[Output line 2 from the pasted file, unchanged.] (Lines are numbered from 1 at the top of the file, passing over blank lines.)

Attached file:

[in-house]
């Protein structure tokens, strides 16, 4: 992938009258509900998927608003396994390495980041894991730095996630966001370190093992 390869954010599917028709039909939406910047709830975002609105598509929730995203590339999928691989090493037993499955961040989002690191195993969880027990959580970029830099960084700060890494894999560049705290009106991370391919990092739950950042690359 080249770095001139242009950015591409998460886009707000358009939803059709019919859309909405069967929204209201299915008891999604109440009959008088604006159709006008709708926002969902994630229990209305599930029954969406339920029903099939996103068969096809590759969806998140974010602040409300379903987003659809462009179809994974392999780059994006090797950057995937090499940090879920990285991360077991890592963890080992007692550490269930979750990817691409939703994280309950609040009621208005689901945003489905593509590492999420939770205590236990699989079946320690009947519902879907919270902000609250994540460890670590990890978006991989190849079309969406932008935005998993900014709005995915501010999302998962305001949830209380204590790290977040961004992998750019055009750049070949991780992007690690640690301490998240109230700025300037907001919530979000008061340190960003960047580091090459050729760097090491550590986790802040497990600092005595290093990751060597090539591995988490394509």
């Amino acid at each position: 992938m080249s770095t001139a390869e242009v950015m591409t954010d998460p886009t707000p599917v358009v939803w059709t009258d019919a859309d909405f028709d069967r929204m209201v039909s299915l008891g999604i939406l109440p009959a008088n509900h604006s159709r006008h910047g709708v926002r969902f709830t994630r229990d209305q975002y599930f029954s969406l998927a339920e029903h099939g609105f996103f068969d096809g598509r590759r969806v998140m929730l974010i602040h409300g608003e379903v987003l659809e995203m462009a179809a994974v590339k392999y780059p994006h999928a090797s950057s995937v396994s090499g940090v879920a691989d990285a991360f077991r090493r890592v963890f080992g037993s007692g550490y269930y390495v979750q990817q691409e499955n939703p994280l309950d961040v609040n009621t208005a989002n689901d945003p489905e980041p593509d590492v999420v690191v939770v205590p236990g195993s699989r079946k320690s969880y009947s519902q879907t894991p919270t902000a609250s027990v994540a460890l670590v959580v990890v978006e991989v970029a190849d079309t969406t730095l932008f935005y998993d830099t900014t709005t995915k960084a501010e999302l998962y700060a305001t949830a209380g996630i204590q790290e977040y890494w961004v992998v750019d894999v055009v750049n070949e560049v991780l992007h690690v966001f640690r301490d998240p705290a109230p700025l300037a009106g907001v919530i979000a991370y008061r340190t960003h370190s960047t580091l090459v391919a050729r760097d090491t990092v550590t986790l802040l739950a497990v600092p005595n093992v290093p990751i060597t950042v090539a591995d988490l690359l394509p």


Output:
């Protein structure tokens, strides 16, 4: 992938009258509900998927608003396994390495980041894991730095996630966001370190093992 390869954010599917028709039909939406910047709830975002609105598509929730995203590339999928691989090493037993499955961040989002690191195993969880027990959580970029830099960084700060890494894999560049705290009106991370391919990092739950950042690359 080249770095001139242009950015591409998460886009707000358009939803059709019919859309909405069967929204209201299915008891999604109440009959008088604006159709006008709708926002969902994630229990209305599930029954969406339920029903099939996103068969096809590759969806998140974010602040409300379903987003659809462009179809994974392999780059994006090797950057995937090499940090879920990285991360077991890592963890080992007692550490269930979750990817691409939703994280309950609040009621208005689901945003489905593509590492999420939770205590236990699989079946320690009947519902879907919270902000609250994540460890670590990890978006991989190849079309969406932008935005998993900014709005995915501010999302998962305001949830209380204590790290977040961004992998750019055009750049070949991780992007690690640690301490998240109230700025300037907001919530979000008061340190960003960047580091090459050729760097090491550590986790802040497990600092005595290093990751060597090539591995988490394509």